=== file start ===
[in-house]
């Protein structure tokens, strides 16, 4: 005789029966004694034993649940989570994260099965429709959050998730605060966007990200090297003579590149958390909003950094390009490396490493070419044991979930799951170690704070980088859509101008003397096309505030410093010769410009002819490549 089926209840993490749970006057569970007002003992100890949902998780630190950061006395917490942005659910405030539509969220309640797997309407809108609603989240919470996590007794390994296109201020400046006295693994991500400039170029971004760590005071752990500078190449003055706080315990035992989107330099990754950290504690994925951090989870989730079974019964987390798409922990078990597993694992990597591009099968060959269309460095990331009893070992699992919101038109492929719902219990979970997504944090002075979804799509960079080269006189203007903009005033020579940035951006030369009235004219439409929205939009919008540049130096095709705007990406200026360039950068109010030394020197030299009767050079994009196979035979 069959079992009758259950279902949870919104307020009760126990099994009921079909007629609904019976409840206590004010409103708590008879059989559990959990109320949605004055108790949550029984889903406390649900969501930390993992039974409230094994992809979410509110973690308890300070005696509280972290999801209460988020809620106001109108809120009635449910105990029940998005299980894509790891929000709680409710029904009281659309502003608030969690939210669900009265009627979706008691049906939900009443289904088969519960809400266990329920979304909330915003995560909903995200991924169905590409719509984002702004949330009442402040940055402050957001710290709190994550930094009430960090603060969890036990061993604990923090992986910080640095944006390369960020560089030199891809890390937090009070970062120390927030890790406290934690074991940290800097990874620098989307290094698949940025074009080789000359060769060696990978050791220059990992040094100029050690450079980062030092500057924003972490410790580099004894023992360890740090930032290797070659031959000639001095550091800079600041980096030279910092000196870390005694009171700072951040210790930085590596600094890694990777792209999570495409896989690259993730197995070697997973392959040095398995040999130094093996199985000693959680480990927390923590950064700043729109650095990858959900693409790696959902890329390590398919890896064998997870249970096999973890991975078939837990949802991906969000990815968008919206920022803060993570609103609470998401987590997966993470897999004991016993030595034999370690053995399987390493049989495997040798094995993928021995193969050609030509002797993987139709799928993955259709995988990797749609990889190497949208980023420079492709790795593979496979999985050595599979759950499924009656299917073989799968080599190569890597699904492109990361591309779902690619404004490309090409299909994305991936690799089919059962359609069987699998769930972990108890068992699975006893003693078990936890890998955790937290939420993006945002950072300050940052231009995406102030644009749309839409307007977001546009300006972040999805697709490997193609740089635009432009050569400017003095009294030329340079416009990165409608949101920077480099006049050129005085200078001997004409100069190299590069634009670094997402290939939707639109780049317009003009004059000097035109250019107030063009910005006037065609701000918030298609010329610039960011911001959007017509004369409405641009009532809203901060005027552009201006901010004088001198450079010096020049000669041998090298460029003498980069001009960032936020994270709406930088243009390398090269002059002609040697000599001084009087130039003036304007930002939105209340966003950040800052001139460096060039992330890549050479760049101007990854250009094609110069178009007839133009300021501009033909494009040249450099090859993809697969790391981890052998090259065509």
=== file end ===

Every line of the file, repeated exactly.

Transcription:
[in-house]
């Protein structure tokens, strides 16, 4: 005789029966004694034993649940989570994260099965429709959050998730605060966007990200090297003579590149958390909003950094390009490396490493070419044991979930799951170690704070980088859509101008003397096309505030410093010769410009002819490549 089926209840993490749970006057569970007002003992100890949902998780630190950061006395917490942005659910405030539509969220309640797997309407809108609603989240919470996590007794390994296109201020400046006295693994991500400039170029971004760590005071752990500078190449003055706080315990035992989107330099990754950290504690994925951090989870989730079974019964987390798409922990078990597993694992990597591009099968060959269309460095990331009893070992699992919101038109492929719902219990979970997504944090002075979804799509960079080269006189203007903009005033020579940035951006030369009235004219439409929205939009919008540049130096095709705007990406200026360039950068109010030394020197030299009767050079994009196979035979 069959079992009758259950279902949870919104307020009760126990099994009921079909007629609904019976409840206590004010409103708590008879059989559990959990109320949605004055108790949550029984889903406390649900969501930390993992039974409230094994992809979410509110973690308890300070005696509280972290999801209460988020809620106001109108809120009635449910105990029940998005299980894509790891929000709680409710029904009281659309502003608030969690939210669900009265009627979706008691049906939900009443289904088969519960809400266990329920979304909330915003995560909903995200991924169905590409719509984002702004949330009442402040940055402050957001710290709190994550930094009430960090603060969890036990061993604990923090992986910080640095944006390369960020560089030199891809890390937090009070970062120390927030890790406290934690074991940290800097990874620098989307290094698949940025074009080789000359060769060696990978050791220059990992040094100029050690450079980062030092500057924003972490410790580099004894023992360890740090930032290797070659031959000639001095550091800079600041980096030279910092000196870390005694009171700072951040210790930085590596600094890694990777792209999570495409896989690259993730197995070697997973392959040095398995040999130094093996199985000693959680480990927390923590950064700043729109650095990858959900693409790696959902890329390590398919890896064998997870249970096999973890991975078939837990949802991906969000990815968008919206920022803060993570609103609470998401987590997966993470897999004991016993030595034999370690053995399987390493049989495997040798094995993928021995193969050609030509002797993987139709799928993955259709995988990797749609990889190497949208980023420079492709790795593979496979999985050595599979759950499924009656299917073989799968080599190569890597699904492109990361591309779902690619404004490309090409299909994305991936690799089919059962359609069987699998769930972990108890068992699975006893003693078990936890890998955790937290939420993006945002950072300050940052231009995406102030644009749309839409307007977001546009300006972040999805697709490997193609740089635009432009050569400017003095009294030329340079416009990165409608949101920077480099006049050129005085200078001997004409100069190299590069634009670094997402290939939707639109780049317009003009004059000097035109250019107030063009910005006037065609701000918030298609010329610039960011911001959007017509004369409405641009009532809203901060005027552009201006901010004088001198450079010096020049000669041998090298460029003498980069001009960032936020994270709406930088243009390398090269002059002609040697000599001084009087130039003036304007930002939105209340966003950040800052001139460096060039992330890549050479760049101007990854250009094609110069178009007839133009300021501009033909494009040249450099090859993809697969790391981890052998090259065509």